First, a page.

Derry’s Peace Bridge has finally been cleared for adoption by the government - five years after it opened.
The adoption brings to an end the threat of the European Union demanding the return of money used to construct it, as adoption was a key condition for the funding being granted.
The delay in the government taking on responsibility related to concerns over movement of the bridge, with particular issues over its use during large scale events.
The Peace Bridge was opened in June 2011 and was constructed with funding from the European Union’s PEACE III programme (Shared Space Initiative). The £14.5m Peace Bridge has become an iconic symbol of Derry’s post-Troubles evolution.
It is understood all outstanding concerns have now been addressed.
A Department for Infrastructure spokesman this week told the ‘Journal’: “The adoption of the Peace Bridge by the Department for Infrastructure was completed on 1 July, 2016.”
In January this year, the Journal revealed that the Office of the First and Deputy First Ministers had last year expressed concerns that the EU might “clawback” funding for Derry’s third bridge because of issues preventing its adoption.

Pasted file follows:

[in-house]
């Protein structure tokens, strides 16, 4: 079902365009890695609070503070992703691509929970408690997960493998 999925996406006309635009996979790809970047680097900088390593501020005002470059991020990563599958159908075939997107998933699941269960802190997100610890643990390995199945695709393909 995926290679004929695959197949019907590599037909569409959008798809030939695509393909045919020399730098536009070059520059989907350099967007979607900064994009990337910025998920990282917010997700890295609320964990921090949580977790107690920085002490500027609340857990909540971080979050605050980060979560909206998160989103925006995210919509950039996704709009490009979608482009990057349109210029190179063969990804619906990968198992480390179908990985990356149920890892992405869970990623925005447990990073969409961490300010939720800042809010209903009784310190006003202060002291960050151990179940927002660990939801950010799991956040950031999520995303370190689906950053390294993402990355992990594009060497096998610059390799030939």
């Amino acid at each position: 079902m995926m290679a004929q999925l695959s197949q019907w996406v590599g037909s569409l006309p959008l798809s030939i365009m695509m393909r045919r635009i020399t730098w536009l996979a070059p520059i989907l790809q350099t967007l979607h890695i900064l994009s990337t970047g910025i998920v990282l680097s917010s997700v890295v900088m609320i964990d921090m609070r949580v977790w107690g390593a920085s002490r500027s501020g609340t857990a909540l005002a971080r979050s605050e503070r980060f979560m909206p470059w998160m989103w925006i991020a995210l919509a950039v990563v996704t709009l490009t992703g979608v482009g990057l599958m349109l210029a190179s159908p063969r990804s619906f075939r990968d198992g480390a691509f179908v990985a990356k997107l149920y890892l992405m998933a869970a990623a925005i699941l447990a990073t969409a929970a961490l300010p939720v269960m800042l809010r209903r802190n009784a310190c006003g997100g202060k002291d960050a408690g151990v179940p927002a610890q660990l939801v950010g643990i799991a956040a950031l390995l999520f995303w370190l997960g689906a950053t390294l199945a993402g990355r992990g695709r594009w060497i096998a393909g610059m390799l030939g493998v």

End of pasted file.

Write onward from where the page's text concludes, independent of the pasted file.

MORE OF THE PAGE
Speaking about these outstanding matters in January 2016, a spokesperson for the then Department for Regional Development/Transport NI had said: “The main issue relates to the management of crowds during public events and associated potential for undesirable bridge deck movement.”
Also back in January, a spokesman for the Special European Union Programmes Body (SEUPB) in Northern Ireland had confirmed that “final adoption of the bridge is a condition of the project’s contract award”.
The Peace Bridge has been hailed as a major success which has helped transform the landscape of Derry and improve connectivity for local people.
It was designed to physically and symbolically unite both sides of the River Foyle in a structural, fluidic ‘handshake across the Foyle’.
The Peace Bridge measures 235 metres bank to bank and 312 metres in total.